Even as other school districts in the area took to alternative means of celebrating the class of 2020 due to novel coronavirus COVID-19, the Fruitland School District stuck to the idea of a traditional commencement ceremony for its high school’s graduating class, opting to try to postpone until stage 4 of reopening.
With Idaho having entered stage 4 on June 13, the wait paid off.
The ceremony was held on the football field at Fruitland High on Monday — the first time the ceremony had been held on campus since 2002. The scoreboard was set to 20-20 to honor the graduates.
The weather was a little patchy, but it didn’t deter friends and family from watching graduates as they walked the stage. Many did, however, have to bring their own folding chairs to sit around the track as the bleachers were off-limits for this ceremony to encourage social distancing.
Superintendent Teresa Fabricius greeted these 104 graduates and those celebrating them as the ceremony began. This was Fabricius’ last commencement before retiring.
“We had to get through a lot of obstacles as you know; we made it into stage four [of Idaho’s reopening plan] in the nick of time, we had to get a plan approved by the Southwest District Health department, we thank them for helping us,” she said. “It took a tremendous amount of work on the part of the high school staff, our students and our senior parents.”
The class of 2020 had 17 valedictorians: Lexington Andersen, Betsie Barlow, Elle Berry, Addison Clevenger, Addison Concidine, Nathan Connell, Maritza Garcia, Katelyn Hardy, Joseph Henggeler, Joshua Henggeler, Hailey Hershey, Megan Jensen, Bradley Miller, Lilly Richins, Deanna Roberts and Austin Smith.
To facilitate their speeches, these valedictorians spoke in groups. Following are examples of their remarks:
“Our class is unlike any other, not only because of what we are facing in the world right now but because of the bond that has developed over many early morning practices, late night Facetime calls, trying to figure out homework, classroom court cases, debates and competitive review games within the class,” said Concidine.
Hardy remarked about the resilience of her classmates:
“Life took us down an unexpected path and we continued moving forward; What a gift we have been given at such a young age to learn resilience and strength in a time of great difficulty.”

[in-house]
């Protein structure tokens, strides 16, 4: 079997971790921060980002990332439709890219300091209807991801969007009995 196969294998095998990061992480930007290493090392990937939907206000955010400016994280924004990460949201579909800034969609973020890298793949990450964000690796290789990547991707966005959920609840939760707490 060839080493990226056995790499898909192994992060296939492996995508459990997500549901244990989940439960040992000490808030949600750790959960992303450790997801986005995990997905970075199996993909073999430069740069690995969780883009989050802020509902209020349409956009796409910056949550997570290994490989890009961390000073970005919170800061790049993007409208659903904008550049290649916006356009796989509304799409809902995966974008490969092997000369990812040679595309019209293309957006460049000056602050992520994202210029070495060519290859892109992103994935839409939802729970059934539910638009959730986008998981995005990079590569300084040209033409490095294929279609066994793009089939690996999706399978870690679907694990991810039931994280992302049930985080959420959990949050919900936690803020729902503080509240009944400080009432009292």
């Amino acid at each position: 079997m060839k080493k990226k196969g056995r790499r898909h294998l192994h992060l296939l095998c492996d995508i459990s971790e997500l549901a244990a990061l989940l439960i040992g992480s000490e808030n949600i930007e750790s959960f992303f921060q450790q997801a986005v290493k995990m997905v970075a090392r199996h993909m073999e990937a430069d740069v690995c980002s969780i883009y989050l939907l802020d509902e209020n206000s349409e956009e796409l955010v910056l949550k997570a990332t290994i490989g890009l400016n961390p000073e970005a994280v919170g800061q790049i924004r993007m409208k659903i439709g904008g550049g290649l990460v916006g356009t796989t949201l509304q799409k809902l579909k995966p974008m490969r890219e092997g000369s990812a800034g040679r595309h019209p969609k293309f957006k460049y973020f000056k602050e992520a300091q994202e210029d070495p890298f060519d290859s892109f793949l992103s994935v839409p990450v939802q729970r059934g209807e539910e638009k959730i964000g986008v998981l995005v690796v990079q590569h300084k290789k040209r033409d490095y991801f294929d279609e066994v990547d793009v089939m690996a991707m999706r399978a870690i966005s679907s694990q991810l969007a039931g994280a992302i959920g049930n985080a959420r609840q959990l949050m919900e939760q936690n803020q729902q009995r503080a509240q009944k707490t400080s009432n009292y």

Connell recounted the challenges that the class of 2020 faced, even before the pandemic hit.
“But there were also the the good times, when we cried and celebrated,” added Anderson. “We’ve been to nationals for FFA, district three for band, state for sports, performances for musical theater and achieved passing grades in Mr. Carter’s class.”
“This class is a class of survivors,” said Berry. “We were born in the 9-11 era and now we’re graduating during the COVID-19 pandemic. We’ve continued to survive the countless late nights, studying vocabulary words, fighting through sickness with ibuprofen so we wouldn’t have to take finals, and enduring the ever-increasing high school drama.”
Smith made a point to thank teachers and staff, his classmates and his coaches for sharing skills and knowledge with the class.
“Not only have our coaches led us to winning seasons, district and state championships … but they have led us to greater heights,” said Smith.
They had one salutatorian: Anthony McComb.
McComb added his remarks about the things this class went through to make it here.
“This class has earned several state and district sport titles, because the ‘Honorable Judge Ziegler’ has wisely taught us here at Fruitland academics are number one and sports are number two.”
Teacher Larry Ziegler told the class that while he and his fellow teachers lamented not having more time to teach them in person, he expressed gratitude to the class to be able to make a connection to them.
“I watched you come through the time you were little kids, in Idaho history programs and flag football and little league baseball. And I’ve watched four or five of you bite the head off a fish before, if I recall,” said Ziegler. “It’s already been mentioned, look at all the obstacles you’ve overcome in one giant detour, but we’re finally here. And I just have one question: Did anybody figure out what the heck happened?”
A tradition at Fruitland High is the rose ceremony, where each graduate is given two roses to present to the two people in their lives who made the biggest impact. While many parents and guardians received roses, some teachers received them too, including Fabricius.
After the graduates walked the stage to receive the holders for their diplomas, Ellie Tesnohlidek led the tassel ceremony, and while the graduates jumped the gun on tossing their caps in the air, principal Marci Haro certified and presented the graduating Class of 2020.